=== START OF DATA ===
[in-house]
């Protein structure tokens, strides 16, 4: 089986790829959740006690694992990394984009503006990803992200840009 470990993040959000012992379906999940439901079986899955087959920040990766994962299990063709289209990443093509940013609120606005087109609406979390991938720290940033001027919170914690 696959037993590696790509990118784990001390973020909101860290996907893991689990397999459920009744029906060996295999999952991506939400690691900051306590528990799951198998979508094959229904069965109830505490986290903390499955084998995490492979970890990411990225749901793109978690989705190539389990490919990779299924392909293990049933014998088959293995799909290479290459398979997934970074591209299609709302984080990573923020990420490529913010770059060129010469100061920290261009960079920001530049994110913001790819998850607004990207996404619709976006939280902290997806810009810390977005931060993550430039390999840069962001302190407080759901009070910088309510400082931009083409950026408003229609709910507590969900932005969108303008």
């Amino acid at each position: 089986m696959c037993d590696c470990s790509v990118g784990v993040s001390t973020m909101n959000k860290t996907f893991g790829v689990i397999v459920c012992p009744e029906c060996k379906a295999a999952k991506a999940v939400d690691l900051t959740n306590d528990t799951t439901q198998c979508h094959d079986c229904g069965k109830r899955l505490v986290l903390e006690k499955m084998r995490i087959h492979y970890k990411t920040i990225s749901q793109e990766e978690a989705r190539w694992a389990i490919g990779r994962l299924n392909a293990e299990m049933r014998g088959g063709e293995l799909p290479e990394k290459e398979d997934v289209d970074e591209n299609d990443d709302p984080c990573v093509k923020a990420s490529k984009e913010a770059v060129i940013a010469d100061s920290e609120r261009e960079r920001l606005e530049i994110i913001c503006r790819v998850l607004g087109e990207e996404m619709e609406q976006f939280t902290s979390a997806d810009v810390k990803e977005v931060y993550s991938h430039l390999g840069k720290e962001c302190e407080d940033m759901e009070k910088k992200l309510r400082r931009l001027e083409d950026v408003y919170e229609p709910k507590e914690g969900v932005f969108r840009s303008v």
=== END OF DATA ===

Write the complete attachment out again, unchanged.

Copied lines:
[in-house]
């Protein structure tokens, strides 16, 4: 089986790829959740006690694992990394984009503006990803992200840009 470990993040959000012992379906999940439901079986899955087959920040990766994962299990063709289209990443093509940013609120606005087109609406979390991938720290940033001027919170914690 696959037993590696790509990118784990001390973020909101860290996907893991689990397999459920009744029906060996295999999952991506939400690691900051306590528990799951198998979508094959229904069965109830505490986290903390499955084998995490492979970890990411990225749901793109978690989705190539389990490919990779299924392909293990049933014998088959293995799909290479290459398979997934970074591209299609709302984080990573923020990420490529913010770059060129010469100061920290261009960079920001530049994110913001790819998850607004990207996404619709976006939280902290997806810009810390977005931060993550430039390999840069962001302190407080759901009070910088309510400082931009083409950026408003229609709910507590969900932005969108303008």
């Amino acid at each position: 089986m696959c037993d590696c470990s790509v990118g784990v993040s001390t973020m909101n959000k860290t996907f893991g790829v689990i397999v459920c012992p009744e029906c060996k379906a295999a999952k991506a999940v939400d690691l900051t959740n306590d528990t799951t439901q198998c979508h094959d079986c229904g069965k109830r899955l505490v986290l903390e006690k499955m084998r995490i087959h492979y970890k990411t920040i990225s749901q793109e990766e978690a989705r190539w694992a389990i490919g990779r994962l299924n392909a293990e299990m049933r014998g088959g063709e293995l799909p290479e990394k290459e398979d997934v289209d970074e591209n299609d990443d709302p984080c990573v093509k923020a990420s490529k984009e913010a770059v060129i940013a010469d100061s920290e609120r261009e960079r920001l606005e530049i994110i913001c503006r790819v998850l607004g087109e990207e996404m619709e609406q976006f939280t902290s979390a997806d810009v810390k990803e977005v931060y993550s991938h430039l390999g840069k720290e962001c302190e407080d940033m759901e009070k910088k992200l309510r400082r931009l001027e083409d950026v408003y919170e229609p709910k507590e914690g969900v932005f969108r840009s303008v």